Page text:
MCDANIEL, GEORGE WHITE
MCDANIEL, GEORGE WHITE (1875–1927). George White McDaniel, Baptist pastor and leader, was born on November 30, 1875, in Grimes County, Texas, the son of Francis Asbury and Letitia Anne (White) McDaniel. He attended public school in Navasota and was orphaned at the age of sixteen. He was baptized in the First Baptist Church at Navasota in 1892. McDaniel continued his education at Hills Business College in Waco, the Male Academy in Belton, and Baylor University. While a student at Baylor, he lived in the home of Benajah H. Carrollqv. In his senior year he married one of the Baylor teachers, Martha Douglass Scarborough, on March 20, 1898. They had two children. McDaniel completed his theological education at the Southern Baptist Theological Seminary. He was ordained a minister on September 13, 1899, by the First Baptist Church in Waco. He held pastorates at Central City Baptist Church, Kentucky; Temple Baptist Church, Temple (1900–02); Gaston Avenue Baptist Church, Dallas (1902–05); and First Baptist Church, Richmond, Virginia (1905–27). He was a member of the Virginia Baptist Board of Missions and Education, the Southern Baptist Foreign Mission Board, and the Virginia Baptist Historical Society, a trustee of Richmond College (later the University of Richmond) and the Southern Baptist Theological Seminary, and a member and president of the boards of trustees of Virginia Baptist Orphanage and the Virginia Home and Industrial School for Girls. He was president of the Baptist General Association of Virginia and the Southern Baptist Convention (1926).
While a pastor at Gaston Avenue, McDaniel served on the board of trustees for the Baptist Memorial Sanitarium (later Baylor Hospital) and the board of directors of the Baptist General Convention of Texas. A consistent champion of traditional Baptist tenets, McDaniel successfully led Virginia Baptists in a protest against a proposed state law to make the reading of the Bible compulsory in Virginia public schools. The defining moment of his ministry was the Southern Baptist Convention presidential address in 1926, in which he asserted, "This convention accepts Genesis as teaching that man was a special creation of God, and rejects every theory, evolution or other, which teaches that man originated in, or came by way of, a lower animal ancestry." The statement was adopted as a sentiment of the convention, and McDaniel was hailed for his timely leadership. He wrote Our Boys in France (1918), The Churches of the New Testament (1921), Seeing the Best (1923), The Supernatural Jesus (1924), and The People Called Baptists (1919). He also authored The Bible in its Place (n.d.), Christian Stewardship (n.d.), and A Memorial Wreath (1921). He died in Richmond, Virginia, on August 18, 1927.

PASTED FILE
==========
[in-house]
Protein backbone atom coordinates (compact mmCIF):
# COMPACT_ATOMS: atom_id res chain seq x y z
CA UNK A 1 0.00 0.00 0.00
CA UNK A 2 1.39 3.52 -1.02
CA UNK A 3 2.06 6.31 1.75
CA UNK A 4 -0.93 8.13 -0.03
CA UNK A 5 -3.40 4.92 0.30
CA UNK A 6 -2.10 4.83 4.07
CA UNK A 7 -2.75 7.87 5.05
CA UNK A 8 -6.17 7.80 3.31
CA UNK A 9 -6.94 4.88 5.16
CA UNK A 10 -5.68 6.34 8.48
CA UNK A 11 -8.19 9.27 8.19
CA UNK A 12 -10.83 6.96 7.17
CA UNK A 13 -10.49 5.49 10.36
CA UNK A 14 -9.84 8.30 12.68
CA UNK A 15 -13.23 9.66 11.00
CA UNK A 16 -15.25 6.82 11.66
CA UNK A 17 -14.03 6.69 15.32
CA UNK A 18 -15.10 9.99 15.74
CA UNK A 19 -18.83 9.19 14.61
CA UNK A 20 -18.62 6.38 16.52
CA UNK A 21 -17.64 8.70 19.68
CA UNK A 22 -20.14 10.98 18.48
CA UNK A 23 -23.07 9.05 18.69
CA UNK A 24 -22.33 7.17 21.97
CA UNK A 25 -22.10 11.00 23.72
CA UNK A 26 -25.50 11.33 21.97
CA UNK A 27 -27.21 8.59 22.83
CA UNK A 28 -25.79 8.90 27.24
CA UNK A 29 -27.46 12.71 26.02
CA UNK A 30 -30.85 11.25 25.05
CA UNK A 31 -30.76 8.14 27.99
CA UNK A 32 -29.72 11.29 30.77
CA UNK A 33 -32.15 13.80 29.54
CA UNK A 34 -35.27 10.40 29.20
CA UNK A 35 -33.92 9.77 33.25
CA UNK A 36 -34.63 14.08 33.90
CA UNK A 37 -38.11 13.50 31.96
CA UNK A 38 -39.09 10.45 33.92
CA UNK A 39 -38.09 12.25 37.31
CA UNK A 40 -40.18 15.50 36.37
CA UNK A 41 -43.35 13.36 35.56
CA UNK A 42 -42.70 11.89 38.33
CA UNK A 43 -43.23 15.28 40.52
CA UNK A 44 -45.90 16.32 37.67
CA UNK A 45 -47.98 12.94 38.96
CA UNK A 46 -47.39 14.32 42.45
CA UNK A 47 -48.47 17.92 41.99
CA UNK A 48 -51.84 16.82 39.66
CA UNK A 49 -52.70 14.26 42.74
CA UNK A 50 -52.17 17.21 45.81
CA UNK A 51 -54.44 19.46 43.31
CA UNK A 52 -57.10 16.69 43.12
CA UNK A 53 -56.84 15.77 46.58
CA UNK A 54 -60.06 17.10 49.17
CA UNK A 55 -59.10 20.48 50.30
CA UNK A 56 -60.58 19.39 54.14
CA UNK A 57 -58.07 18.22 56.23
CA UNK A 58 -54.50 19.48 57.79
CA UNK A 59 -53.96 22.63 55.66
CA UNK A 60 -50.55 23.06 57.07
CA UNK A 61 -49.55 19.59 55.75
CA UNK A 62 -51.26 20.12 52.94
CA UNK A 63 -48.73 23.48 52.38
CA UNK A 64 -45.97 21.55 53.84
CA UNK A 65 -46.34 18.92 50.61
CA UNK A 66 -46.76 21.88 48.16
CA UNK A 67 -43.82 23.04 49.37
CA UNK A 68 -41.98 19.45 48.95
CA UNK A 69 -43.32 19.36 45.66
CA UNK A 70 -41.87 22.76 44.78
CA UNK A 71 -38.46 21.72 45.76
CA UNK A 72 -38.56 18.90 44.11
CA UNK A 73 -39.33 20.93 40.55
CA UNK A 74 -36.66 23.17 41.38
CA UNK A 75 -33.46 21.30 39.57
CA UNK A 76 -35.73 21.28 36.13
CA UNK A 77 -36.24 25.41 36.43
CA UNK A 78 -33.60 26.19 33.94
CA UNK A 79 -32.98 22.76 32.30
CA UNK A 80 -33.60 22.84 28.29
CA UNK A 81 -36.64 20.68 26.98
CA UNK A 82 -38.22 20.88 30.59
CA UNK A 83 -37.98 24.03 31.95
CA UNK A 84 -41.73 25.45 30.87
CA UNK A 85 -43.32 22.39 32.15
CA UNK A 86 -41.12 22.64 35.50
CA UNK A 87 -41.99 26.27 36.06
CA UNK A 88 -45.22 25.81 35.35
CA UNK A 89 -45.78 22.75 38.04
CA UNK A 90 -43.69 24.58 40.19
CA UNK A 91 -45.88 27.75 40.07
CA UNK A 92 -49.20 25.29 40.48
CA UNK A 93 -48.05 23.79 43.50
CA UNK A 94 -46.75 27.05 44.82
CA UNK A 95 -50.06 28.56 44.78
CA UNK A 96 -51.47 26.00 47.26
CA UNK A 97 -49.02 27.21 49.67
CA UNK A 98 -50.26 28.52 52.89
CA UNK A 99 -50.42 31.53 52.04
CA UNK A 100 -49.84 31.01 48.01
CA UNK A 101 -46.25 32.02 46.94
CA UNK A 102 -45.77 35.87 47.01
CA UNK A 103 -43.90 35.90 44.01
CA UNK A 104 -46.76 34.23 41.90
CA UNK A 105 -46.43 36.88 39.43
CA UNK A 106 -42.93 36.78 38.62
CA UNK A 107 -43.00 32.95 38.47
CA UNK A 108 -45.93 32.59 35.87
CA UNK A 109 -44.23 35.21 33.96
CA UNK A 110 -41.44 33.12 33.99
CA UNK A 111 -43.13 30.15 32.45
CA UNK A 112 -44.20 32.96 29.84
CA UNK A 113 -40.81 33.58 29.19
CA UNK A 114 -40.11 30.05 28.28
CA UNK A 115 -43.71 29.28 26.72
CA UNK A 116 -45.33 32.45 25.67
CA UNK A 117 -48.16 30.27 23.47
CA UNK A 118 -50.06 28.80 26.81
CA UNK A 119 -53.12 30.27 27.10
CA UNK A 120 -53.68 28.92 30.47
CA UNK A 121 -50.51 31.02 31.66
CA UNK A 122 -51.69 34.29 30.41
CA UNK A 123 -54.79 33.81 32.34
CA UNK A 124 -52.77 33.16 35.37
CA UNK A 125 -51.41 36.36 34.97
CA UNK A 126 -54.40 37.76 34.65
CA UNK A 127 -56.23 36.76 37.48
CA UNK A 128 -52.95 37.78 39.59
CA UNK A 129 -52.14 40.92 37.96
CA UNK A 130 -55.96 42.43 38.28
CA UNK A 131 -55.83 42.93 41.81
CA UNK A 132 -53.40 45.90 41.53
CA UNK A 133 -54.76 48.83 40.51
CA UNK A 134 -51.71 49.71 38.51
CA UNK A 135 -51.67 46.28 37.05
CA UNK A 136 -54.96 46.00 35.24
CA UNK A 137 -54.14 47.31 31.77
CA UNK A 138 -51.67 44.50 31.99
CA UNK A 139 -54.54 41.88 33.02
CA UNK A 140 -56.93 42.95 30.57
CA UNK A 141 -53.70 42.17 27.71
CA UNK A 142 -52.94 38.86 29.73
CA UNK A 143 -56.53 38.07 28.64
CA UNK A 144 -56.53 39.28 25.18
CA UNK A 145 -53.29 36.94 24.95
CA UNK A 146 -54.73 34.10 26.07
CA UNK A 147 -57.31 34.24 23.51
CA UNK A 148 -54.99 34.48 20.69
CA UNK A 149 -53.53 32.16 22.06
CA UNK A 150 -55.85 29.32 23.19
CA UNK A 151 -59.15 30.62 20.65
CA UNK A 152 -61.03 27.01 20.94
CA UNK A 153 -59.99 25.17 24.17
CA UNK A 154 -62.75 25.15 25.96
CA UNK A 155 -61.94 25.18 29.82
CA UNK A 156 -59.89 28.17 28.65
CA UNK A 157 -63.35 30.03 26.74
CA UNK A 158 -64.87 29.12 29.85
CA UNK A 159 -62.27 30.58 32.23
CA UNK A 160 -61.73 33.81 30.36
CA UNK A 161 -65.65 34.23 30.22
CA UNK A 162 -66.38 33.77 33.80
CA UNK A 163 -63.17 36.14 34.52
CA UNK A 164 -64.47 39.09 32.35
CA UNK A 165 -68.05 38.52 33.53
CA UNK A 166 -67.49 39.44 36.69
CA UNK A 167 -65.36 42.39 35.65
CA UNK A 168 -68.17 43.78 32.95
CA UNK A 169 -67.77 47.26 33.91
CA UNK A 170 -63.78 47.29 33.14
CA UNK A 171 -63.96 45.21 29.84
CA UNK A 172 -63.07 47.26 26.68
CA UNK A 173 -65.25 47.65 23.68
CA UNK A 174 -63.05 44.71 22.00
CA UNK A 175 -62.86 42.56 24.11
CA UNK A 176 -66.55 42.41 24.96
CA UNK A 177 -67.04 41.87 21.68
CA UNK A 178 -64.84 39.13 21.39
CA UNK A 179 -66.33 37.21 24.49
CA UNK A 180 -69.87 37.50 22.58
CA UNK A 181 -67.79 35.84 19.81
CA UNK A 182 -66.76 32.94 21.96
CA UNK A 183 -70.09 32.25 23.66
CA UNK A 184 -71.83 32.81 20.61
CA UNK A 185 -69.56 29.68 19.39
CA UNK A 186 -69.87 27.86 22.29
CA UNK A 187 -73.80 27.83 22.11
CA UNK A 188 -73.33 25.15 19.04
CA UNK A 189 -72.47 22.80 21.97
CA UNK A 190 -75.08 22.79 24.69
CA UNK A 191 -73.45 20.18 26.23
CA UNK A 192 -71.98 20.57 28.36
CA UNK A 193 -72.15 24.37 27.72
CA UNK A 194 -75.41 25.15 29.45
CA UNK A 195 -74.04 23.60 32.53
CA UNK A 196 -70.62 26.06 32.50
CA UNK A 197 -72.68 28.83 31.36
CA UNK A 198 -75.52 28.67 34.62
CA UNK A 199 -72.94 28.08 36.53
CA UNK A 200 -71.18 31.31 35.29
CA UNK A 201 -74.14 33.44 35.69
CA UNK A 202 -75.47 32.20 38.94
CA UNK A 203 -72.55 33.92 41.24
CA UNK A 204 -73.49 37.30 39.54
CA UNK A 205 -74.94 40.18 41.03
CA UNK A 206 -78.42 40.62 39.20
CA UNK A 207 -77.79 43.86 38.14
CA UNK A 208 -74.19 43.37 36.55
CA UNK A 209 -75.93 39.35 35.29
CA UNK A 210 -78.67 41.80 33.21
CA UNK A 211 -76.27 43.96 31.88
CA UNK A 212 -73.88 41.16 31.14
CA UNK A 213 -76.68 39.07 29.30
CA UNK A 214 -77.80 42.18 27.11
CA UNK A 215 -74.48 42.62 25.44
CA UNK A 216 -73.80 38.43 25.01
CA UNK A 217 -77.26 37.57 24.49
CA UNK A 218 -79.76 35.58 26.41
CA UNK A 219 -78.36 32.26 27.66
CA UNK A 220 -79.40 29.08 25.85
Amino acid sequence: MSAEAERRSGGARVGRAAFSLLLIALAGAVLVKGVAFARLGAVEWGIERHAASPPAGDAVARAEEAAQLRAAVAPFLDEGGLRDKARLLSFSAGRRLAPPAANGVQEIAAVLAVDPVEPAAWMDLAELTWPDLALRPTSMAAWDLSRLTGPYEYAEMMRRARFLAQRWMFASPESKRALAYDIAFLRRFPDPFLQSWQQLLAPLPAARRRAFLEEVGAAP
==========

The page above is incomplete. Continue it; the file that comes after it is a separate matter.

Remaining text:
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The following, adapted from the Chicago Manual of Style, 15th edition, is the preferred citation for this article.Handbook of Texas Online, Michael D. Gabbert, "McDaniel, George White," accessed October 25, 2016, http://www.tshaonline.org/handbook/online/articles/fmc38.
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